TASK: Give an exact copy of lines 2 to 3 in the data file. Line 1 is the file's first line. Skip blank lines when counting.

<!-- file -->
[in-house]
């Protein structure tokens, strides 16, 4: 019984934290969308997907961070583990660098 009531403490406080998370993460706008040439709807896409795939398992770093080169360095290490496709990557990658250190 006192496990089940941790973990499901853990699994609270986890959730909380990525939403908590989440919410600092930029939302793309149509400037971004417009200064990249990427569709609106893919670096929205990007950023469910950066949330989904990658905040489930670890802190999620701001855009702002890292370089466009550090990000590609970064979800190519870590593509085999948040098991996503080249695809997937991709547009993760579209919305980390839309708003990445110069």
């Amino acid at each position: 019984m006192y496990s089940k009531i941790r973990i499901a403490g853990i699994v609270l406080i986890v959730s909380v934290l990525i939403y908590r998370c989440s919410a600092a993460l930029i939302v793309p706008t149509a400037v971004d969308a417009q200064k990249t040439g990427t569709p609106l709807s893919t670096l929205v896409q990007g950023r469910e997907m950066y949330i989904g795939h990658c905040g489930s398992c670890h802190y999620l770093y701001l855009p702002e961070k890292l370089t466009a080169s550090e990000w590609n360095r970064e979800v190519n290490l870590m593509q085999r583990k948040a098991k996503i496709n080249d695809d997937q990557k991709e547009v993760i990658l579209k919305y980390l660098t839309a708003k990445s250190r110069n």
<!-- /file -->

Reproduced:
């Protein structure tokens, strides 16, 4: 019984934290969308997907961070583990660098 009531403490406080998370993460706008040439709807896409795939398992770093080169360095290490496709990557990658250190 006192496990089940941790973990499901853990699994609270986890959730909380990525939403908590989440919410600092930029939302793309149509400037971004417009200064990249990427569709609106893919670096929205990007950023469910950066949330989904990658905040489930670890802190999620701001855009702002890292370089466009550090990000590609970064979800190519870590593509085999948040098991996503080249695809997937991709547009993760579209919305980390839309708003990445110069």
């Amino acid at each position: 019984m006192y496990s089940k009531i941790r973990i499901a403490g853990i699994v609270l406080i986890v959730s909380v934290l990525i939403y908590r998370c989440s919410a600092a993460l930029i939302v793309p706008t149509a400037v971004d969308a417009q200064k990249t040439g990427t569709p609106l709807s893919t670096l929205v896409q990007g950023r469910e997907m950066y949330i989904g795939h990658c905040g489930s398992c670890h802190y999620l770093y701001l855009p702002e961070k890292l370089t466009a080169s550090e990000w590609n360095r970064e979800v190519n290490l870590m593509q085999r583990k948040a098991k996503i496709n080249d695809d997937q990557k991709e547009v993760i990658l579209k919305y980390l660098t839309a708003k990445s250190r110069n």